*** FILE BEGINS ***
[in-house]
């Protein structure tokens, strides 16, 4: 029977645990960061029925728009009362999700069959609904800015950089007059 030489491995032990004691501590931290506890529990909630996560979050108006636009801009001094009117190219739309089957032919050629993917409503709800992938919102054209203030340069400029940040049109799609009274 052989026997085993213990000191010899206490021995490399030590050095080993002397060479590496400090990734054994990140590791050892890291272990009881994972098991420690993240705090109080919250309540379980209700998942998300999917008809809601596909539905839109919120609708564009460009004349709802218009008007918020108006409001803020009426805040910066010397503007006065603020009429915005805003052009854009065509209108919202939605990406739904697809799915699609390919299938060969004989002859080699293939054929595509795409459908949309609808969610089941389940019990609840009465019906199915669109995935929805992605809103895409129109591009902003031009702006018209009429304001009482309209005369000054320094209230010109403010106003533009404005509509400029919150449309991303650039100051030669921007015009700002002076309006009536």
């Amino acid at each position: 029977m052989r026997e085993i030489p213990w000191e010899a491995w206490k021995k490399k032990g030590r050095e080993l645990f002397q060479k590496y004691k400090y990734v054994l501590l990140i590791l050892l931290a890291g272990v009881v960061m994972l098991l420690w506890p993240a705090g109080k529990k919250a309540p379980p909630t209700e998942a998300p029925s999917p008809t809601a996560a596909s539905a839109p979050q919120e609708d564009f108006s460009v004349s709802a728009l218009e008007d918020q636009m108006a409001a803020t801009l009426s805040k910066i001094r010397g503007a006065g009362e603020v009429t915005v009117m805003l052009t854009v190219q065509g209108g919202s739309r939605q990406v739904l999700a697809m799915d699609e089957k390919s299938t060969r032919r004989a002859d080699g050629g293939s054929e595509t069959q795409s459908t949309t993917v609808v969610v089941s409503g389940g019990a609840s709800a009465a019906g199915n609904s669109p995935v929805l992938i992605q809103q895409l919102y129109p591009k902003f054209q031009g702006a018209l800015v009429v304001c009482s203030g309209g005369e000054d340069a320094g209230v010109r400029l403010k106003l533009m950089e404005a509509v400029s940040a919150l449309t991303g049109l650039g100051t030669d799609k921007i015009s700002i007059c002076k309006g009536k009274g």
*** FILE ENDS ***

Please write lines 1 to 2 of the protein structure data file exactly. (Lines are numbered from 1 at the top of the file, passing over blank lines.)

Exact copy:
[in-house]
């Protein structure tokens, strides 16, 4: 029977645990960061029925728009009362999700069959609904800015950089007059 030489491995032990004691501590931290506890529990909630996560979050108006636009801009001094009117190219739309089957032919050629993917409503709800992938919102054209203030340069400029940040049109799609009274 052989026997085993213990000191010899206490021995490399030590050095080993002397060479590496400090990734054994990140590791050892890291272990009881994972098991420690993240705090109080919250309540379980209700998942998300999917008809809601596909539905839109919120609708564009460009004349709802218009008007918020108006409001803020009426805040910066010397503007006065603020009429915005805003052009854009065509209108919202939605990406739904697809799915699609390919299938060969004989002859080699293939054929595509795409459908949309609808969610089941389940019990609840009465019906199915669109995935929805992605809103895409129109591009902003031009702006018209009429304001009482309209005369000054320094209230010109403010106003533009404005509509400029919150449309991303650039100051030669921007015009700002002076309006009536």